NEW YORK — SEAGRAM Company Ltd. has set its sights on the largest communications company in America, Time Warner Inc. The multibillion-dollar Canadian liquor company has already increased its stake in Time Warner.
Time Warner, which had more than $13 billion in revenue in 1993, is dominant in virtually every form of mass communications. Its holdings include Warner Brothers, the largest film studio in the United States; Time Inc., which includes Time magazine, Fortune, People, and Sports Illustrated; Home Box Office, the cable channel; and the Six Flags theme parks.
Montreal-based Seagram is one of the largest liquor companies in the world.
In May 1993, Seagram began boosting holdings of Time Warner shares. The company now controls 11.7 percent of Time Warner shares and says it will increase the number to 15 percent.
Last week Time Warner directors adopted a ``poison pill'' provision - a legal step declaring that outside ownership of Time Warner is limited to 15 percent of the total shares outstanding. If any outside buyer seeks to gain more than 15 percent, the poison pill kicks into effect and the prospective buyer must make an offer to buy the entire company or seek a negotiated settlement with Time Warner's board.
If Seagram is successful in gaining control of Time Warner, the impact on journalism, for one, could be significant, says Mitchell Stephens, head of New York University's school of journalism. ``We're seeing major news organizations'' falling into the hands of people ``not just with deep pockets, but with gold vaults for pockets,'' he says. ``The flow of information is increasingly in the hands of the very, very, very wealthy'' who may lack a ``genuine commitment to journalism.''
Seagram's approach toward Time Warner, market analysts say, is similar to its strategy regarding DuPont, the giant chemical firm. Edgar Bronfman Sr., father of current Seagram president Edgar Bronfman Jr., began buying stock in DuPont in the 1970s. The company eventually won 25 percent of DuPont and now has three seats on its board.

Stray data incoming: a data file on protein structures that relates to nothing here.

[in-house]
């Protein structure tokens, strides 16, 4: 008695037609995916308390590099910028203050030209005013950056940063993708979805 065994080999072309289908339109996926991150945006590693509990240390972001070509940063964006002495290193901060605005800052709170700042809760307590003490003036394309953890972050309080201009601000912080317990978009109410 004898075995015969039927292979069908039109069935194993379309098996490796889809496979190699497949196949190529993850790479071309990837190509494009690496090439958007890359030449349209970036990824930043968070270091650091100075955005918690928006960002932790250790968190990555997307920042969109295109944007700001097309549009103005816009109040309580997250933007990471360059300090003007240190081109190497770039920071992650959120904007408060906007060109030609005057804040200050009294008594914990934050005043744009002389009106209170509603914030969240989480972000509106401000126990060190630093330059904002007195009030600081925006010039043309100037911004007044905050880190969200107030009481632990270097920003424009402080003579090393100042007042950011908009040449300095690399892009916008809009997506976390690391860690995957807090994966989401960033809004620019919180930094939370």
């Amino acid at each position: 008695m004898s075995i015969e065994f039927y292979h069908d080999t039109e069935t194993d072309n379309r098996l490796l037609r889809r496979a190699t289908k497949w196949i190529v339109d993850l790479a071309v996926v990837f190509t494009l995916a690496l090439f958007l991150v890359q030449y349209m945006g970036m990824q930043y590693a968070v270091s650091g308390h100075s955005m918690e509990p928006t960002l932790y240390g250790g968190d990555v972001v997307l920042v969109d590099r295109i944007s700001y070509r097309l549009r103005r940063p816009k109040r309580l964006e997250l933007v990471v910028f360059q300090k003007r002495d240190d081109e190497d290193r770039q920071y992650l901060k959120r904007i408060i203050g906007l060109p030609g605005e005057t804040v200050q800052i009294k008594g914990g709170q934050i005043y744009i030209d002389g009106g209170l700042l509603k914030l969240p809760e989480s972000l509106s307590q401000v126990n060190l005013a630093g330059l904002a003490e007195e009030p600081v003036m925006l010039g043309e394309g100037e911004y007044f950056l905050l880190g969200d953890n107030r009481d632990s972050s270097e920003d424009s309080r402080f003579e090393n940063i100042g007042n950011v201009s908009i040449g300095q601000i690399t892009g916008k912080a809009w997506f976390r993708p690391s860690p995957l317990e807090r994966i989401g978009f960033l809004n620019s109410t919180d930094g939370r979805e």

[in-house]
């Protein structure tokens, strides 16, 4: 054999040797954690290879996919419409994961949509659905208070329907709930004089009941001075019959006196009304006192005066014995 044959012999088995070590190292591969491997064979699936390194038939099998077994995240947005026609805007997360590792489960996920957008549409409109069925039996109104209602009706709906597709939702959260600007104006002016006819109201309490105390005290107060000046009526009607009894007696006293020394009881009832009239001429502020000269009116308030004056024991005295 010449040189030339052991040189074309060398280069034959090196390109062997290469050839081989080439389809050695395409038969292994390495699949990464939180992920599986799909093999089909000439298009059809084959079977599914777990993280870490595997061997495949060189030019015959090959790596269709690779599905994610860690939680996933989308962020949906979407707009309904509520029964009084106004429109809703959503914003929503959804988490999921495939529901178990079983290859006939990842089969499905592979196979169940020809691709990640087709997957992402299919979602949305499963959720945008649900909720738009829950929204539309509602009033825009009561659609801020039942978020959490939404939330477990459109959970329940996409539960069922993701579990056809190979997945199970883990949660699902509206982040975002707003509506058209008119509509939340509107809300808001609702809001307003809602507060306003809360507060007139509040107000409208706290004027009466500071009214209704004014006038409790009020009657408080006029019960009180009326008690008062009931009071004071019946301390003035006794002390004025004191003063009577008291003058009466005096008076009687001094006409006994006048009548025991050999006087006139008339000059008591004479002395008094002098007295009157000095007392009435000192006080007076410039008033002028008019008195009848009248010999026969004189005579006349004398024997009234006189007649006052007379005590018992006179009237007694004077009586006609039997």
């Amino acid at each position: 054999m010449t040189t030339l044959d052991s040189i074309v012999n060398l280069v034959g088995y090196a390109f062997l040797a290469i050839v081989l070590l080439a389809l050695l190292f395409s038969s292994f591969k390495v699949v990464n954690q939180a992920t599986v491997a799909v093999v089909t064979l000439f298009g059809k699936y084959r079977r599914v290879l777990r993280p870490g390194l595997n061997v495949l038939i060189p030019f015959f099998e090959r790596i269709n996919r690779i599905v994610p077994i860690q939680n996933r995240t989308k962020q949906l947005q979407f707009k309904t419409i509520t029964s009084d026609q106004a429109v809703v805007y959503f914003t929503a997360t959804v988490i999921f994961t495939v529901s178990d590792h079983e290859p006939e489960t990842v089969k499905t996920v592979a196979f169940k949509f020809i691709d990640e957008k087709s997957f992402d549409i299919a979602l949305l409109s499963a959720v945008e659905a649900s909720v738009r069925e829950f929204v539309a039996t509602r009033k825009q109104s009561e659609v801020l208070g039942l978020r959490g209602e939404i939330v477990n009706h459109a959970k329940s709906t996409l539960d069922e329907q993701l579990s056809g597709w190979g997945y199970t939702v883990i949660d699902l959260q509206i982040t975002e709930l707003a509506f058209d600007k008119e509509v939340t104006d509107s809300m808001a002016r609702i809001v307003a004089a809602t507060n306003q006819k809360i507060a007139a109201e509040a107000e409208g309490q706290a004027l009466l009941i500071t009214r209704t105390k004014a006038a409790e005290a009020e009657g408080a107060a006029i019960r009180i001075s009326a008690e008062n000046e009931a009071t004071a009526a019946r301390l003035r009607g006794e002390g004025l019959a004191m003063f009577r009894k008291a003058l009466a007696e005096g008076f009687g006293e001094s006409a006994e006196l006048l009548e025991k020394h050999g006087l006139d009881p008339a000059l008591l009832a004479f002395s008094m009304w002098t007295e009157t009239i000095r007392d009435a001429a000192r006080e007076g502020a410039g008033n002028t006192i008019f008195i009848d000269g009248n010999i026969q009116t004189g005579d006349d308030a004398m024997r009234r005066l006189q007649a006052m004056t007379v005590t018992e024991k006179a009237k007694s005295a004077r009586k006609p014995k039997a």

Seagram does not have any seats on Time Warner's board, however. ``They haven't asked us for a seat and we haven't offered them any,'' says Ed Adler, a Time Warner official in New York.
``Our adoption of a poison pill [measure] was not specifically aimed at Seagram,'' Mr. Adler insists. Still, market analysts say Time Warner's board acted to thwart a power grab by Seagram.
IME Warner has about 375 million shares outstanding. The stock is currently trading in the $40 range. But the company also has debt of around $16 billion. A full takeover could cost up to about $40 billion - an amount considered prohibitive for Seagram.
Most stock analysts say that rather than seeking a direct takeover, the Bronfman family is interested in becoming a major shareholder. But even a minority status could give Seagram enormous influence over Time Warner, experts say.
Time Warner's future is ``a bright one,'' thanks to growth opportunities stemming from the up-and-coming ``information superhighway,'' says Sharon Williams, an analyst with Prudential Securities Inc. Its cartoon characters, such as Bugs Bunny, are considered cash cows in their marketing possibilities. Warner Brothers has been the No. 1 film studio in Hollywood in market share in four of the last five years.
If Seagram challenges Time Warner's poison pill provision, experts say, there could be unexpected repercussions. For example, Time Warner has talked about a merger with US West Inc., a regional telephone company in Denver. If a hostile bidding war heats up, the company might be forced to seek a quick marriage with US West.